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Modern Operating System: Concept and Design

Introduction

Modern computers for general use have an operating system such as UNIX, Linux, Microsoft Windows, and Mac OS that run other application software or programs. An operating system (OS) manages all input and output functionalities within a computer system. The OS controls different users, networking, printing, and memory and file management by conveying data to the screen, printer, and other hardware devices connected to the computer (Laudon, & Laudon, 1997, p.34). Because of the difference in computer construction, the input, and output commands of each system varies. An OS consists of many compact programs controlled by the core or kernel. The kernel is the smallest unit of an operating system that allows users to access the application programs and other systems of the computer. Besides the kernel, operating systems have additional tools that display programs and manage user interface and utility programs for file management and configuration of the OS.

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Essentially, most operating systems use multiprogramming schemes that manage different jobs for maximum performance of the computer system. At any given time, the operating system kernel manages many processes including user processes such as applications and system processes, for instance the accounting process. Thus, an OS kernel is responsible for the management of multiple functions such as “inter-process communication, scheduling the processes within the CPU, creating, and deleting processes” (Milenkovic, 1987, p.157).

Among the contemporary operating systems is the Linux operating system. The basis of this OS is UNIX standards. It comprises of three major systems of code, the kernel, the system libraries, and the system utilities. It runs most efficiently with PC hardware and is compatible with many computer systems. Linux operating system compared to other operating systems offers multiple choices; it is configurable, reliable, and supports networking and internet use.

History of Linux Operating System

An operating system (OS) entails a program that controls the hardware and software of a computer system through the control of the computer memory, management of the input and output devices connected to the computer; file management, processing of instructions and facilitating networking (Milenkovic, 1987, p.162). Early computers lacked operating systems for managing software and hardware. By the 1960s, pressured by the need to maximize CPU performance, commercial software vendors including UNIVAC and Control Data Corporation were able to provide tools such as batch processing systems for scheduling, allocating resources and execution of multiple jobs (Weizer, 1981, p.119). The batch systems involved developing ad hoc programs for each model (Silberschatz, Galvin, & Gagne, 2005, p.213). Several key concepts during the 1960s contributed to the development of the modern operating systems. The development of IBM System, that involved a single OS, the OS/360, intended to replace the batch system. Among the important features of OS/360 was its hard disk memory storage device, the DASD, which allowed easy file management.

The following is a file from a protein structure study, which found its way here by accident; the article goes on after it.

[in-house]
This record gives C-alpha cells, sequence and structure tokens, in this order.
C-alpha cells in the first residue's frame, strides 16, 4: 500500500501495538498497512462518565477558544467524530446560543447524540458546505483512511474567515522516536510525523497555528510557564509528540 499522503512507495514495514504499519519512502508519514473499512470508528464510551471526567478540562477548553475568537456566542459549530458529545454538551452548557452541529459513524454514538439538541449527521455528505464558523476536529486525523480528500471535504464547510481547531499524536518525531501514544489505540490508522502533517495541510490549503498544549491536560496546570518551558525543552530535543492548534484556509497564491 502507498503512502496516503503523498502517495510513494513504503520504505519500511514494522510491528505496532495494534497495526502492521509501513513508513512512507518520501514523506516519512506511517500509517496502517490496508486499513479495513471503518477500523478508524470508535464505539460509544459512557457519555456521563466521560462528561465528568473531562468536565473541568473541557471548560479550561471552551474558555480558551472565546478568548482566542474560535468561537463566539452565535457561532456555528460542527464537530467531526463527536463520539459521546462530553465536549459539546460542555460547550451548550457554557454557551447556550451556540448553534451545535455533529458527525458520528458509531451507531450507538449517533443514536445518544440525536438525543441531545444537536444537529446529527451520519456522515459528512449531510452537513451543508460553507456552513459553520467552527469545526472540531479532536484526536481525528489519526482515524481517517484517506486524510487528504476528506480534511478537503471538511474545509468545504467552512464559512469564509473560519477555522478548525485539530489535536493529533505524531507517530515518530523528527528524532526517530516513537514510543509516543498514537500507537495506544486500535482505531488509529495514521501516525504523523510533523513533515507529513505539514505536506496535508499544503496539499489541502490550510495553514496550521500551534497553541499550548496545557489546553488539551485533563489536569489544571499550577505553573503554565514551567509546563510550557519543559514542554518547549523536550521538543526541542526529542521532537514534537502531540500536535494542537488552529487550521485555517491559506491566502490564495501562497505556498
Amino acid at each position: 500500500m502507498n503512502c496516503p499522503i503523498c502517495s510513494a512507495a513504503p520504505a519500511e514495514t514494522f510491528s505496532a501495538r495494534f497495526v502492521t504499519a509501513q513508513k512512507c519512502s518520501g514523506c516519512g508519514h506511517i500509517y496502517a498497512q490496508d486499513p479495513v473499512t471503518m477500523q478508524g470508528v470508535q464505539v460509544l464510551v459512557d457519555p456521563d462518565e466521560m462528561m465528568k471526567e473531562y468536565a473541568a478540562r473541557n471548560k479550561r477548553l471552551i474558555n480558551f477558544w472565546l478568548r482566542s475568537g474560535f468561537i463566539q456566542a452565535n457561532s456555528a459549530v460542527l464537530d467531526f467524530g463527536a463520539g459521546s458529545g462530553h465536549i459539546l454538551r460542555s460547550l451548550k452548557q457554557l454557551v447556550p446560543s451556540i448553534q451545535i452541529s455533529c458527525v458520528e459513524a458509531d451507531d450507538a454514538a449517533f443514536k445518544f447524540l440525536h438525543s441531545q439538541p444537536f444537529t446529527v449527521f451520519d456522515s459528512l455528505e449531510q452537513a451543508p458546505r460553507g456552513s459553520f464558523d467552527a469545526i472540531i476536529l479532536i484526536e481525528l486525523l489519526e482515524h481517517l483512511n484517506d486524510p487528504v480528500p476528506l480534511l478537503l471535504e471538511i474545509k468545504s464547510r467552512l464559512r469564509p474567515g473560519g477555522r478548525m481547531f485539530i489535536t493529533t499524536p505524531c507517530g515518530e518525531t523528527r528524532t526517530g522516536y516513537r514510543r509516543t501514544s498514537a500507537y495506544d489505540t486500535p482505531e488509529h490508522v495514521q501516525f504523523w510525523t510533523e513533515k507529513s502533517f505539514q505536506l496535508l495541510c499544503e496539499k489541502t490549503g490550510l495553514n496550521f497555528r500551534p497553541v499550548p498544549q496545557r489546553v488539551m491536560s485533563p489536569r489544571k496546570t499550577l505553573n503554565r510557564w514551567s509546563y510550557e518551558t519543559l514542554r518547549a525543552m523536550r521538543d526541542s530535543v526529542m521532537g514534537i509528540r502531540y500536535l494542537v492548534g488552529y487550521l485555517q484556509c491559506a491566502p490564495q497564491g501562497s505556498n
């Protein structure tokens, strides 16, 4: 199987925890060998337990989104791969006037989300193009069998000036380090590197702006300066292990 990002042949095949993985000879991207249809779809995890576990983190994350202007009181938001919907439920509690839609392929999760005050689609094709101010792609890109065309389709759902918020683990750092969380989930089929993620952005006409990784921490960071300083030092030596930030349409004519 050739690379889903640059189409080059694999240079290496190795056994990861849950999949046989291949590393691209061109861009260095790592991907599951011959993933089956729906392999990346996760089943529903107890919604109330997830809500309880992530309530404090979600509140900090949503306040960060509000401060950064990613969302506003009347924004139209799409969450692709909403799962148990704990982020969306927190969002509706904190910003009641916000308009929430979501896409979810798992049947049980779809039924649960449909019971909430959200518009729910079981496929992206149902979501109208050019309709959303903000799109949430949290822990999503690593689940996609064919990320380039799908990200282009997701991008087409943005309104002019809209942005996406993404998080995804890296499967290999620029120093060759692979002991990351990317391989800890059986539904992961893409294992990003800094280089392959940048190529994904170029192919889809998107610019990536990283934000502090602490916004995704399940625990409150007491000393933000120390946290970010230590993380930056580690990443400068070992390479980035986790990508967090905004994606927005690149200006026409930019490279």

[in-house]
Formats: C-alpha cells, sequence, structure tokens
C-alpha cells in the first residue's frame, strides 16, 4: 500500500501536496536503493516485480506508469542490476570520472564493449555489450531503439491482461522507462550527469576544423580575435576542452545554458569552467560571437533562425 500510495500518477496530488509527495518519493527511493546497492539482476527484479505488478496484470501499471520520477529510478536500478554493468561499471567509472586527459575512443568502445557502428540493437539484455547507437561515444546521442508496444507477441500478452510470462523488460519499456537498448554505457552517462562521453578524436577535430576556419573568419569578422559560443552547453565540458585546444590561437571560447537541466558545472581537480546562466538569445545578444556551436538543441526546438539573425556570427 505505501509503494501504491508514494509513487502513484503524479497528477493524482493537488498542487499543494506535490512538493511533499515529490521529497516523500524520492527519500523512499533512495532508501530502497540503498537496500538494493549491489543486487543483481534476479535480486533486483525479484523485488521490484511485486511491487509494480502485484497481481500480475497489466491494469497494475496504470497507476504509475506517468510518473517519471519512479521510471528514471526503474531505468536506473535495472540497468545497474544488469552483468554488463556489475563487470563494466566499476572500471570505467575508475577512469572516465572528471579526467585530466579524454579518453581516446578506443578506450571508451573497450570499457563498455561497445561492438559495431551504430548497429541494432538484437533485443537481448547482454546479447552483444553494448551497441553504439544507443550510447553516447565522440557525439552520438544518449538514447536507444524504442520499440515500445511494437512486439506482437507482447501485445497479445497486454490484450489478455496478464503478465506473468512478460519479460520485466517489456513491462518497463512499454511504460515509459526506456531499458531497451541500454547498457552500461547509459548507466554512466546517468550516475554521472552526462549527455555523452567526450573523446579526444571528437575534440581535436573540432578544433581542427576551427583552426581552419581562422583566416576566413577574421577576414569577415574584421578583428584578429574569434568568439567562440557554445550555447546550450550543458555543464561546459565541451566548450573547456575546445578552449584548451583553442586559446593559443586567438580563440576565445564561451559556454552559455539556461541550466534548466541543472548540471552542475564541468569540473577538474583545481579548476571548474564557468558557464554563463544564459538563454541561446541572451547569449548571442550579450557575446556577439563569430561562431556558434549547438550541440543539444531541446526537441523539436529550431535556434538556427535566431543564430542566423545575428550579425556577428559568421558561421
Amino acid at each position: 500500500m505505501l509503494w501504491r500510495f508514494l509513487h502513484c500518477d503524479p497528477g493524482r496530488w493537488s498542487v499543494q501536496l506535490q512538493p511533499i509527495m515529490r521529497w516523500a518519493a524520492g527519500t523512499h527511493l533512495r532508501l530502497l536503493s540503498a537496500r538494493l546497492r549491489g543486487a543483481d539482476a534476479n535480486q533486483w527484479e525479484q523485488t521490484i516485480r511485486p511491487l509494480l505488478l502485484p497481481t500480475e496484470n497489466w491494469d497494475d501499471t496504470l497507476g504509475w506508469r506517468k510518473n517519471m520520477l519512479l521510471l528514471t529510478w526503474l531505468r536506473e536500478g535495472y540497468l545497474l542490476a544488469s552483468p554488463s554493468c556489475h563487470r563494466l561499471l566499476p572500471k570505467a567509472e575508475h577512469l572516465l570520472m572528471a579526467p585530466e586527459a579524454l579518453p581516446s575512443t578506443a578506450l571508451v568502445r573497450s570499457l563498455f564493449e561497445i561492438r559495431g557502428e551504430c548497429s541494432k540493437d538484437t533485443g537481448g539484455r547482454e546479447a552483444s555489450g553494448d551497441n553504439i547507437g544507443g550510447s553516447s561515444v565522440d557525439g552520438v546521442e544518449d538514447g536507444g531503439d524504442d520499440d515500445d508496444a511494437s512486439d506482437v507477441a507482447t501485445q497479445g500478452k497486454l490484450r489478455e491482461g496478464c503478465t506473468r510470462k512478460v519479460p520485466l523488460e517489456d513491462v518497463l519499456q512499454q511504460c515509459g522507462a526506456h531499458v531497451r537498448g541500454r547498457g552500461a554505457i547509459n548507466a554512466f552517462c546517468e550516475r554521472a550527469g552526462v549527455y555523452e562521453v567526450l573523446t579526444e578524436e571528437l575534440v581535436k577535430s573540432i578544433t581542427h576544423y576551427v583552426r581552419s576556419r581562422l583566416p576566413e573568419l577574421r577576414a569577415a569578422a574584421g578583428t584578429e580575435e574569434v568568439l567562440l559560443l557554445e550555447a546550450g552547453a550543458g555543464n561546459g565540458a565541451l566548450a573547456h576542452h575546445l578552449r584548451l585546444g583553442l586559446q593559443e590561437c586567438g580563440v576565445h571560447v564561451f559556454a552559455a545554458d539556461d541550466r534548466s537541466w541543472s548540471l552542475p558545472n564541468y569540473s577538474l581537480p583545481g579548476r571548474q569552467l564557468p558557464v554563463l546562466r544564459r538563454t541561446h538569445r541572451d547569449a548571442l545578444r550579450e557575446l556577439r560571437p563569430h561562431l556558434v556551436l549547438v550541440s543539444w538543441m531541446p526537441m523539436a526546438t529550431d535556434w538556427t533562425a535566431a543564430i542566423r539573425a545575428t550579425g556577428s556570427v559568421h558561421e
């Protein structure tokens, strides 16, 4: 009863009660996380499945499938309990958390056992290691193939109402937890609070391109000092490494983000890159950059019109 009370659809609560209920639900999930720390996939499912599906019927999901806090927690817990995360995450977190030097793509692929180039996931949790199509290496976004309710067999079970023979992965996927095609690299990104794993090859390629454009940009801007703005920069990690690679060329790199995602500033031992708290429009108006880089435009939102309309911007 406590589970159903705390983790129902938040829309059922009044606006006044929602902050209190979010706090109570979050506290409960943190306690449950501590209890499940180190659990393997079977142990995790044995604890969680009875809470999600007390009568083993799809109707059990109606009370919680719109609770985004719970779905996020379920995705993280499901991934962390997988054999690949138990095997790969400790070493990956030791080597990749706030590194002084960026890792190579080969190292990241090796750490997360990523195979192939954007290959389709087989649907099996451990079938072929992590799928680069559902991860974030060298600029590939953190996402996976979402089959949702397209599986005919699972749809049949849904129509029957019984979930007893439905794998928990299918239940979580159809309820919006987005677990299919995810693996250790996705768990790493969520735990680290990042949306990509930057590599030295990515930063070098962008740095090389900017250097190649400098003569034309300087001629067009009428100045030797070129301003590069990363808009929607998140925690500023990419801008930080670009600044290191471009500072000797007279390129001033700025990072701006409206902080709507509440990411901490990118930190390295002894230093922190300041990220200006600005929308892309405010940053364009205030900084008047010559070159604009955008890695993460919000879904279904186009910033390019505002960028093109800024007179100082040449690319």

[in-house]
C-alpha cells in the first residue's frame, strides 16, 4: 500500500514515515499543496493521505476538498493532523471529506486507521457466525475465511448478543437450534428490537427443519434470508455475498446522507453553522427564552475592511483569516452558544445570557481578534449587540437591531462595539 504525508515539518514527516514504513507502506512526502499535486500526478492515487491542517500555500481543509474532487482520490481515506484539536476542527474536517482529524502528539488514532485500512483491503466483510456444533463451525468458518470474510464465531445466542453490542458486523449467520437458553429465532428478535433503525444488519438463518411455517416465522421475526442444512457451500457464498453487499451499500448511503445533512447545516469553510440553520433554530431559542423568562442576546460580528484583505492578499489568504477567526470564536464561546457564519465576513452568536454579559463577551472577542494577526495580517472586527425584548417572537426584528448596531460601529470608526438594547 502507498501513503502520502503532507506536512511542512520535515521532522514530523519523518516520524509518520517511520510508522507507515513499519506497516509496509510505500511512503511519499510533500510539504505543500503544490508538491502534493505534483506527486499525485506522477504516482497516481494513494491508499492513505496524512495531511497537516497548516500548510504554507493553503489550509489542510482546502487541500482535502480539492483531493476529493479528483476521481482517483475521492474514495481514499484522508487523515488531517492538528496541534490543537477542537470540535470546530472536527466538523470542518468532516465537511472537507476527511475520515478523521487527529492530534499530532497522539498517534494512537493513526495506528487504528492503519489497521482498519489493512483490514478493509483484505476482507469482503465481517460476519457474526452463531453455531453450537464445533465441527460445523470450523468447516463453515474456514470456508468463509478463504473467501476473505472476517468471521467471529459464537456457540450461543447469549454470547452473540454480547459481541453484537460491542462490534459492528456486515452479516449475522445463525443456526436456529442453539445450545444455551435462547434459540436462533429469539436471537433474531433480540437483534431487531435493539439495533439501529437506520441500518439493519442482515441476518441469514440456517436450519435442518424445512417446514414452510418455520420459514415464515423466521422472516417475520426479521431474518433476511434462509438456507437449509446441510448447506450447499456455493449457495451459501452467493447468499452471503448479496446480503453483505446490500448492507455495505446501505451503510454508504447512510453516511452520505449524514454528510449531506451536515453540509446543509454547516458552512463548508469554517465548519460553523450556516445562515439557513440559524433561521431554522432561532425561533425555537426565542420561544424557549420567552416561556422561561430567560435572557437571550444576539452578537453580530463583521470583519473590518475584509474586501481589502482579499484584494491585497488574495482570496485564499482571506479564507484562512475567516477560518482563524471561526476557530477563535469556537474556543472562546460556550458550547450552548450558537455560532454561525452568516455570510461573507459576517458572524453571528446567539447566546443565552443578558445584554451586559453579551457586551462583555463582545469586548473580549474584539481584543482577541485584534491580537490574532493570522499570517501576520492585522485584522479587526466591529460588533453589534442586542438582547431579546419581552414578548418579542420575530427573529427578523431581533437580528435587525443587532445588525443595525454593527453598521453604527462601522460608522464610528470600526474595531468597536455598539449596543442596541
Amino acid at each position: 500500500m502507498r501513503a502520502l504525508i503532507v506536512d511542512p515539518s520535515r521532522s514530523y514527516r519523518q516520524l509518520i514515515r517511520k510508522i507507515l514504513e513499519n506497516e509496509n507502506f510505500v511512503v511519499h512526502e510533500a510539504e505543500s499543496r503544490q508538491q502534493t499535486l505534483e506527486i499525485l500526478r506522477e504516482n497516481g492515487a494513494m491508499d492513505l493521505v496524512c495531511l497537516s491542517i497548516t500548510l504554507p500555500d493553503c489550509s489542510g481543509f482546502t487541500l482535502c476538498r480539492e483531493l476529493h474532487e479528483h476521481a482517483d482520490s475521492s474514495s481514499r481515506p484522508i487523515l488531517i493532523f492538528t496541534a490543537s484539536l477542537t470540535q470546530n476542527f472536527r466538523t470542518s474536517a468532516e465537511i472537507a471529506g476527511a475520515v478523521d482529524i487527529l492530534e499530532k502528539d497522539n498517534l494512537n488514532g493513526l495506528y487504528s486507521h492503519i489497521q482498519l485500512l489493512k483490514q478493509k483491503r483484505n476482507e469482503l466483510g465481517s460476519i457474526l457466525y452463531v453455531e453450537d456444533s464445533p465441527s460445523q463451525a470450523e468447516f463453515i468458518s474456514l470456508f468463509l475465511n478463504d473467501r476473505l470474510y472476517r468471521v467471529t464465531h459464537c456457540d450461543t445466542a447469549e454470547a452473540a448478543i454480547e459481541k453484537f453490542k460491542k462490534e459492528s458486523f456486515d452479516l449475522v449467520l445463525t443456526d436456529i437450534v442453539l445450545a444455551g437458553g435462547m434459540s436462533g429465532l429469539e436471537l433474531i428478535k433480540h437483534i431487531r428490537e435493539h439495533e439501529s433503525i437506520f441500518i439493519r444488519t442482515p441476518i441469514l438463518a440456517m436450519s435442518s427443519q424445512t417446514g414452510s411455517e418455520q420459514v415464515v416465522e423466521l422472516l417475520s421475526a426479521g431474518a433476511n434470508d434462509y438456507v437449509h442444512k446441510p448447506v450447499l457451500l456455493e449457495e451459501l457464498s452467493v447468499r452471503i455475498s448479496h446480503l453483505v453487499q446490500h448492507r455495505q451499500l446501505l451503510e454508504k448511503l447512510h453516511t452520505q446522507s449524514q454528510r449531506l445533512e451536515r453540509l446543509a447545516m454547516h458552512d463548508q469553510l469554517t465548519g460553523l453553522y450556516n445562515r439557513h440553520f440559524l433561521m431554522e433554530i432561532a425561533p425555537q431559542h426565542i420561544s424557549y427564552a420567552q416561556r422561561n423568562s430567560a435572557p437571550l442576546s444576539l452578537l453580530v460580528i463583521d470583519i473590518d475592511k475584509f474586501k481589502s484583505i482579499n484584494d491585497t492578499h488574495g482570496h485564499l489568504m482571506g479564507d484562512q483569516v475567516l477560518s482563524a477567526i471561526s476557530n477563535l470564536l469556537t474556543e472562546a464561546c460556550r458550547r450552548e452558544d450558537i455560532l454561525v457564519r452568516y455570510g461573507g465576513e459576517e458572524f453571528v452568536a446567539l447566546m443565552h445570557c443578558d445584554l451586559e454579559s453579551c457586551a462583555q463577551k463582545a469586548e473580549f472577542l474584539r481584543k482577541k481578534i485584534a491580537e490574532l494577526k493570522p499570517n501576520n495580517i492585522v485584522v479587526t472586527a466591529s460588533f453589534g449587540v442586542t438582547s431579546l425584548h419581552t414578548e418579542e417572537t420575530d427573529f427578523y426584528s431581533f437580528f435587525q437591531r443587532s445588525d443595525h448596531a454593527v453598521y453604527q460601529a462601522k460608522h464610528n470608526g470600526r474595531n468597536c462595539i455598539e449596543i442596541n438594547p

Another major development that contributed to the development of modern operating systems was the construct of time-sharing, which could let several users to have virtual access to the machine, since computer resources were expensive at that time. This led to the development of a time-sharing system, the Multics, which formed the basis for earlier operating systems particularly the UNIX (Ritchie, 1984, p.1577). The early microcomputers lacked the capacity for an elaborate operating system, but CP/M was one notable operating system designed for microcomputers that largely based on creating MS-DOS developed by IBM.

In the 1980s, Apple Macintosh Computer developed Mac OS while Microsoft developed the Windows NT in 1999 forming the basis for its subsequent operating systems. Apple released the Mac OS X in 2001, an OS rebuilt on UNIX core. Due to the increasing complexity of the devices incorporated into computers, these devices use embedded OS. Modern OS have Command line interface (CLI) operating systems that operate using the keyboard functionalities for input. Other modern Operating systems use the mouse for input but this is dependent on the CPU system (Laudon, & Laudon, 1997, p.36) However, Linux and BSD operating systems can run all CPUs. From the 1990s, Microsoft Windows and UNIX operating systems such as Linux and Mac OS X have been the choice for personal computers.